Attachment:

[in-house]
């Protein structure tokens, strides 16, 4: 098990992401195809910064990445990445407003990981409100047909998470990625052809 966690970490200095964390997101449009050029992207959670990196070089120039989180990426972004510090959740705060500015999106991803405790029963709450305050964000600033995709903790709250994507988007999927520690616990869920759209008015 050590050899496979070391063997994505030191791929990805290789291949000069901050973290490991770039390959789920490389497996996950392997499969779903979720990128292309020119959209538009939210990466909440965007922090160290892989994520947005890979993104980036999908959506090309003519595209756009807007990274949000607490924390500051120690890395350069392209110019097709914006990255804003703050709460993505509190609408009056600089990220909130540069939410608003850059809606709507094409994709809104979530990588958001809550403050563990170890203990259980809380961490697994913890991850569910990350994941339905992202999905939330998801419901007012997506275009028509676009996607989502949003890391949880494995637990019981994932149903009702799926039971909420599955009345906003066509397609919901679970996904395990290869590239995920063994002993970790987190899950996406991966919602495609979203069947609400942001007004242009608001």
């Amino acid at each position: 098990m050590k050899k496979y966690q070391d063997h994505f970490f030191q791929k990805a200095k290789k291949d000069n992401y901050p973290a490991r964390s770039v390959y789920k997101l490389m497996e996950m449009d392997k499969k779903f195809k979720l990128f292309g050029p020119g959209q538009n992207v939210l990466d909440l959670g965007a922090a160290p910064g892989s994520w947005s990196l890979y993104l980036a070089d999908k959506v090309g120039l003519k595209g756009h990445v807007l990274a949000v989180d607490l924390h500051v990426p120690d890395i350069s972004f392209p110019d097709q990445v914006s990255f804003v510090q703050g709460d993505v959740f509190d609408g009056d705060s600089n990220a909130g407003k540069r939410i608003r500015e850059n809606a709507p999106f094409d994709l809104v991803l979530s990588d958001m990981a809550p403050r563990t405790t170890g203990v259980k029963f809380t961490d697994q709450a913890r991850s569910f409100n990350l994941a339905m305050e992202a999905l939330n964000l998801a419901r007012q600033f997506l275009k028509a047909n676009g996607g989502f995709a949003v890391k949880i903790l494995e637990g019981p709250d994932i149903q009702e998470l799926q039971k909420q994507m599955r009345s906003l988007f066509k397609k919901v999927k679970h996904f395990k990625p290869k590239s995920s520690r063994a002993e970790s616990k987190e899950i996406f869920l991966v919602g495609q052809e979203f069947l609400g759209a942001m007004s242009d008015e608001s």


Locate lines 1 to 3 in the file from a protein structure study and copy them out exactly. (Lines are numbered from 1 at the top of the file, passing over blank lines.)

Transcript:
[in-house]
């Protein structure tokens, strides 16, 4: 098990992401195809910064990445990445407003990981409100047909998470990625052809 966690970490200095964390997101449009050029992207959670990196070089120039989180990426972004510090959740705060500015999106991803405790029963709450305050964000600033995709903790709250994507988007999927520690616990869920759209008015 050590050899496979070391063997994505030191791929990805290789291949000069901050973290490991770039390959789920490389497996996950392997499969779903979720990128292309020119959209538009939210990466909440965007922090160290892989994520947005890979993104980036999908959506090309003519595209756009807007990274949000607490924390500051120690890395350069392209110019097709914006990255804003703050709460993505509190609408009056600089990220909130540069939410608003850059809606709507094409994709809104979530990588958001809550403050563990170890203990259980809380961490697994913890991850569910990350994941339905992202999905939330998801419901007012997506275009028509676009996607989502949003890391949880494995637990019981994932149903009702799926039971909420599955009345906003066509397609919901679970996904395990290869590239995920063994002993970790987190899950996406991966919602495609979203069947609400942001007004242009608001």
């Amino acid at each position: 098990m050590k050899k496979y966690q070391d063997h994505f970490f030191q791929k990805a200095k290789k291949d000069n992401y901050p973290a490991r964390s770039v390959y789920k997101l490389m497996e996950m449009d392997k499969k779903f195809k979720l990128f292309g050029p020119g959209q538009n992207v939210l990466d909440l959670g965007a922090a160290p910064g892989s994520w947005s990196l890979y993104l980036a070089d999908k959506v090309g120039l003519k595209g756009h990445v807007l990274a949000v989180d607490l924390h500051v990426p120690d890395i350069s972004f392209p110019d097709q990445v914006s990255f804003v510090q703050g709460d993505v959740f509190d609408g009056d705060s600089n990220a909130g407003k540069r939410i608003r500015e850059n809606a709507p999106f094409d994709l809104v991803l979530s990588d958001m990981a809550p403050r563990t405790t170890g203990v259980k029963f809380t961490d697994q709450a913890r991850s569910f409100n990350l994941a339905m305050e992202a999905l939330n964000l998801a419901r007012q600033f997506l275009k028509a047909n676009g996607g989502f995709a949003v890391k949880i903790l494995e637990g019981p709250d994932i149903q009702e998470l799926q039971k909420q994507m599955r009345s906003l988007f066509k397609k919901v999927k679970h996904f395990k990625p290869k590239s995920s520690r063994a002993e970790s616990k987190e899950i996406f869920l991966v919602g495609q052809e979203f069947l609400g759209a942001m007004s242009d008015e608001s």